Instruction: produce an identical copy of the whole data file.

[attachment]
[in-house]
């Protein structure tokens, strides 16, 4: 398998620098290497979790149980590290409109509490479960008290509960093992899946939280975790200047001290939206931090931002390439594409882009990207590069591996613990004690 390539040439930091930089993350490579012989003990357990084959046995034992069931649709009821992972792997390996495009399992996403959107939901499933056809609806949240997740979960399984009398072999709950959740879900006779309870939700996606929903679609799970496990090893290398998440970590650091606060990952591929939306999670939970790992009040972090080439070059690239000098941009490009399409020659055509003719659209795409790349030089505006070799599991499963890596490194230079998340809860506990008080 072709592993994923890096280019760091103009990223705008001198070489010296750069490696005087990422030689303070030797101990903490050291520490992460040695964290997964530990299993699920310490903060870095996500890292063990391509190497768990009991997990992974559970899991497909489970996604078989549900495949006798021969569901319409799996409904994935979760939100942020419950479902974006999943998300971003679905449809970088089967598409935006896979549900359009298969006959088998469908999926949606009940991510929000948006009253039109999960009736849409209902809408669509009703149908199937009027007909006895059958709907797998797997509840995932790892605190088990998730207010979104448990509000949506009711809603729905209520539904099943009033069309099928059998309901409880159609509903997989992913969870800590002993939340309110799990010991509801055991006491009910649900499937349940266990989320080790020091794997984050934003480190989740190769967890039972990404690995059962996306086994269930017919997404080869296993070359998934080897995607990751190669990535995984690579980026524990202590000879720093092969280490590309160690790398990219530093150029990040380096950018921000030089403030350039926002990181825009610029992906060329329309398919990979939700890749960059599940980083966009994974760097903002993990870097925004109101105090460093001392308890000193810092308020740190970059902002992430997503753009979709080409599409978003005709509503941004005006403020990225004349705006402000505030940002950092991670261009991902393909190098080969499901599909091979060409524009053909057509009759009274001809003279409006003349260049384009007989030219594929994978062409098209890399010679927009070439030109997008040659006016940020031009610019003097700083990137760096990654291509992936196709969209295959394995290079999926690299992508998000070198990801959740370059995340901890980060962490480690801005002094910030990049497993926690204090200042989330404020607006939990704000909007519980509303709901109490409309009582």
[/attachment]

[in-house]
């Protein structure tokens, strides 16, 4: 398998620098290497979790149980590290409109509490479960008290509960093992899946939280975790200047001290939206931090931002390439594409882009990207590069591996613990004690 390539040439930091930089993350490579012989003990357990084959046995034992069931649709009821992972792997390996495009399992996403959107939901499933056809609806949240997740979960399984009398072999709950959740879900006779309870939700996606929903679609799970496990090893290398998440970590650091606060990952591929939306999670939970790992009040972090080439070059690239000098941009490009399409020659055509003719659209795409790349030089505006070799599991499963890596490194230079998340809860506990008080 072709592993994923890096280019760091103009990223705008001198070489010296750069490696005087990422030689303070030797101990903490050291520490992460040695964290997964530990299993699920310490903060870095996500890292063990391509190497768990009991997990992974559970899991497909489970996604078989549900495949006798021969569901319409799996409904994935979760939100942020419950479902974006999943998300971003679905449809970088089967598409935006896979549900359009298969006959088998469908999926949606009940991510929000948006009253039109999960009736849409209902809408669509009703149908199937009027007909006895059958709907797998797997509840995932790892605190088990998730207010979104448990509000949506009711809603729905209520539904099943009033069309099928059998309901409880159609509903997989992913969870800590002993939340309110799990010991509801055991006491009910649900499937349940266990989320080790020091794997984050934003480190989740190769967890039972990404690995059962996306086994269930017919997404080869296993070359998934080897995607990751190669990535995984690579980026524990202590000879720093092969280490590309160690790398990219530093150029990040380096950018921000030089403030350039926002990181825009610029992906060329329309398919990979939700890749960059599940980083966009994974760097903002993990870097925004109101105090460093001392308890000193810092308020740190970059902002992430997503753009979709080409599409978003005709509503941004005006403020990225004349705006402000505030940002950092991670261009991902393909190098080969499901599909091979060409524009053909057509009759009274001809003279409006003349260049384009007989030219594929994978062409098209890399010679927009070439030109997008040659006016940020031009610019003097700083990137760096990654291509992936196709969209295959394995290079999926690299992508998000070198990801959740370059995340901890980060962490480690801005002094910030990049497993926690204090200042989330404020607006939990704000909007519980509303709901109490409309009582």